on the roof of hell...

Another master of the haiku is Kobayashi Issa. His work has a bit of a cynical edge – laced with humor – built on sound and motion.

Issa’s writing leans toward a conflict between guilt and action – though I would in no way consider his work spiritual or religious. His is a purely human guilt. There’s a ground of Buddhism in his poetry, but it’s backdrop. He’s a writer of the real world.

As a poet, he wasn't disillusioned about his living in the world. Issa once wrote that he prayed to Buddha, yet he continued to kill mosquitoes. He understood his connection to all things.


      Summer night –
even the stars
      are whispering to each other.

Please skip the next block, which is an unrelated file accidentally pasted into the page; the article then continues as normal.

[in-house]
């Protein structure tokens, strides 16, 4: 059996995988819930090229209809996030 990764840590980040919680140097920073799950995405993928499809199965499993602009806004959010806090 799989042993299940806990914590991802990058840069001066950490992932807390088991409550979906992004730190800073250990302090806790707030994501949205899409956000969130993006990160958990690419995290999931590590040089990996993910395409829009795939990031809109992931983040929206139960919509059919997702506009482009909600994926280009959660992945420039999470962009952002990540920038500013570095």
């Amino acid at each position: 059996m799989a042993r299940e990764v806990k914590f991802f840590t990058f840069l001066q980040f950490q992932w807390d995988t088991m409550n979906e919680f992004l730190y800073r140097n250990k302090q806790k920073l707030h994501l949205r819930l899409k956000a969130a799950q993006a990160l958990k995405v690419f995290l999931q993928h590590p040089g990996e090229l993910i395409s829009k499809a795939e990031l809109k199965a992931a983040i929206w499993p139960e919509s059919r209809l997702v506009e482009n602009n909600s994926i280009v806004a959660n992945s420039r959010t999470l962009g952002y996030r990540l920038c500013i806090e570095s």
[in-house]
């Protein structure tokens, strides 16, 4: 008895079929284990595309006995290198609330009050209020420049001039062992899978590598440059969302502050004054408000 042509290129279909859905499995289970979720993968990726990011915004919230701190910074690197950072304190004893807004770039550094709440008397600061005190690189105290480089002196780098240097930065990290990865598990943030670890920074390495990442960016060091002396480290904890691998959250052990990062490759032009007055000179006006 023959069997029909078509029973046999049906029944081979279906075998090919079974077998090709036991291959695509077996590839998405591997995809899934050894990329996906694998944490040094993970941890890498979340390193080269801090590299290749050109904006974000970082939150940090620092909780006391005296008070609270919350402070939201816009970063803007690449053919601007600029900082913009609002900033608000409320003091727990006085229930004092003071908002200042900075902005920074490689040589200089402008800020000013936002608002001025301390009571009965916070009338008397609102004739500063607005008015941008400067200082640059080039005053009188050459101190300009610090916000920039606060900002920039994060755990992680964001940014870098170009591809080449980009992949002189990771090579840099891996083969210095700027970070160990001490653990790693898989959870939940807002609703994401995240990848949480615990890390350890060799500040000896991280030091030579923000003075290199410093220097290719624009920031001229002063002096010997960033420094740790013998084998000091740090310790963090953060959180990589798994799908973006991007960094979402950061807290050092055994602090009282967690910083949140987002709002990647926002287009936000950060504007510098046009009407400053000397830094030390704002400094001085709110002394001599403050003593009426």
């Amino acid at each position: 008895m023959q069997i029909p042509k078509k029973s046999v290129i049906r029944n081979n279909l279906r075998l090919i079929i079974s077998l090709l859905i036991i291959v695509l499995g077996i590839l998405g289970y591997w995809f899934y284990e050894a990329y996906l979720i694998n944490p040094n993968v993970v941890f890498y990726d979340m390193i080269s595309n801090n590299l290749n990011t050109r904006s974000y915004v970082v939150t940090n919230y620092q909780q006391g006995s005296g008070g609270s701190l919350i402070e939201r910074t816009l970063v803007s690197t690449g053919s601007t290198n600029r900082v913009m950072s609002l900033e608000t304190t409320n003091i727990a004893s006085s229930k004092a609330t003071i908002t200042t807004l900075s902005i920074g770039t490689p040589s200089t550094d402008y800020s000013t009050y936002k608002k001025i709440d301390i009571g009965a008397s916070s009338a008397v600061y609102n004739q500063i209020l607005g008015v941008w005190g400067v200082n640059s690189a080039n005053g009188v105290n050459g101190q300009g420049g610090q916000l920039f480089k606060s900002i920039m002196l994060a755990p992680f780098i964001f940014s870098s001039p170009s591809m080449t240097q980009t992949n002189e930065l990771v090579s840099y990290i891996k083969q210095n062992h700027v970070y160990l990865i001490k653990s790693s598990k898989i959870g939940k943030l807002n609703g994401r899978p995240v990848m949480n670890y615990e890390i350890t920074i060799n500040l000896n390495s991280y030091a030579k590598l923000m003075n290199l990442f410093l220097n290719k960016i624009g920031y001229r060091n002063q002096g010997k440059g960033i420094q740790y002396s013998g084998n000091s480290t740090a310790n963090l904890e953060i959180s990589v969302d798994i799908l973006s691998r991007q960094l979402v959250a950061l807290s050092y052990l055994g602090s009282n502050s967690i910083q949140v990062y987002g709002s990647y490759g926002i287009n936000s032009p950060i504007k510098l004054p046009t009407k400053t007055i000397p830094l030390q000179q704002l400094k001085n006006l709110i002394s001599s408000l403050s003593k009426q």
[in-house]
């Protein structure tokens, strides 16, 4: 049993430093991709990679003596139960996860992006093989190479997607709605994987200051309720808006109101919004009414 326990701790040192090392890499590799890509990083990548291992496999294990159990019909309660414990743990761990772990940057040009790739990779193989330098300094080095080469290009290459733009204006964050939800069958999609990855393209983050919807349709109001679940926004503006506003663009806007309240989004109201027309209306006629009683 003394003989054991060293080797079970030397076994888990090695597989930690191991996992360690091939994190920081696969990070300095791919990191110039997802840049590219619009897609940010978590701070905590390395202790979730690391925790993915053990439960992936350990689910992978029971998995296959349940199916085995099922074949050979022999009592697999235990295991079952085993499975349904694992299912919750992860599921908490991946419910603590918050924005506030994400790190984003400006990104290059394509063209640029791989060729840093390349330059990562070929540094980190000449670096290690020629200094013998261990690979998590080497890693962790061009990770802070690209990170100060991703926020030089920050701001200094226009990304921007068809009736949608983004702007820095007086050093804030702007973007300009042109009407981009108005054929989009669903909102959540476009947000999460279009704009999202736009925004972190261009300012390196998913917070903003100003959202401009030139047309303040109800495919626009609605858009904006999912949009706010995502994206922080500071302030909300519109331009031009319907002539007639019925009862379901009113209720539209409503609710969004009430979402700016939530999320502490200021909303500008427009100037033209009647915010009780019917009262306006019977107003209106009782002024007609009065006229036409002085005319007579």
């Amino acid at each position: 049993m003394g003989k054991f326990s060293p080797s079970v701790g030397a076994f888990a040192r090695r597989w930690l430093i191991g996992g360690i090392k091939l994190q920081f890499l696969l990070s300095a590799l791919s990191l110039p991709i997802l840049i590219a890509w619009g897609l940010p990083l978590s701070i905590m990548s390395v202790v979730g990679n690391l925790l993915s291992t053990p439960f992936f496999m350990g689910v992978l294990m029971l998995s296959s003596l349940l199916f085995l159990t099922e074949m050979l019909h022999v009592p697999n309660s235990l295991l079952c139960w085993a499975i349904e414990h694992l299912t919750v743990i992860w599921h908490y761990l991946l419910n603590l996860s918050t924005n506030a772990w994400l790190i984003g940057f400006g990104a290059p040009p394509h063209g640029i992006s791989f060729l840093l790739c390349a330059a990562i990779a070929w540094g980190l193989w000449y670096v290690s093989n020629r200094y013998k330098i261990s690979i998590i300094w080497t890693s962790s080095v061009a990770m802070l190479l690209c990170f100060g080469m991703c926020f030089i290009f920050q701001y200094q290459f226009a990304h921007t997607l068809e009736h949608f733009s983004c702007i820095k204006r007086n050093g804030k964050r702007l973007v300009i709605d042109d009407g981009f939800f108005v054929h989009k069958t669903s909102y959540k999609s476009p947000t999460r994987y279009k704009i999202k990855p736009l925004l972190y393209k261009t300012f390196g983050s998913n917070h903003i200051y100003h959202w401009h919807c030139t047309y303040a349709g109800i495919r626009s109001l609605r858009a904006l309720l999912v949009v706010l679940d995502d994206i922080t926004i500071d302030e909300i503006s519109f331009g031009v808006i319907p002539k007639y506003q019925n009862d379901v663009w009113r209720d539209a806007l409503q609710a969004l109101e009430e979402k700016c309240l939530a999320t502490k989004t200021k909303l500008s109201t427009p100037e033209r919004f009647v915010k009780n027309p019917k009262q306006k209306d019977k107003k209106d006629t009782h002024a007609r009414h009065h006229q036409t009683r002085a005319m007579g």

In this world
we walk on the roof of hell,
      gazing at flowers.


A quiet life:

      Under my house
an inchworm
      measuring the joists.


      For you fleas too
the nights must be long,
      they must be lonely.


      Don't worry, spiders,
I keep house


      The cuckoo sings
to me, to the mountain,
      to me, to the mountain.


      Autumn moon –
a small boat
      drifting down the tide.

(trans. Robert Hass)


Rachel Dacus said...

Sam --

Thanks for posting this. I've been a fan of Issa's haiku since I was twelve years old. I like the way he often combines humor and pathos. The Hass translations are probably the best, but some of Sam Hamill's are also very good. Here's one of my favorite Issa poems, rendered by Hamill:

It is true even
among this world's insects:
some sing well, some not.

MisterJeemes said...

I agree with Rachel Dacus the sense of humor, but ... Issa sometimes uses the irony of fate too.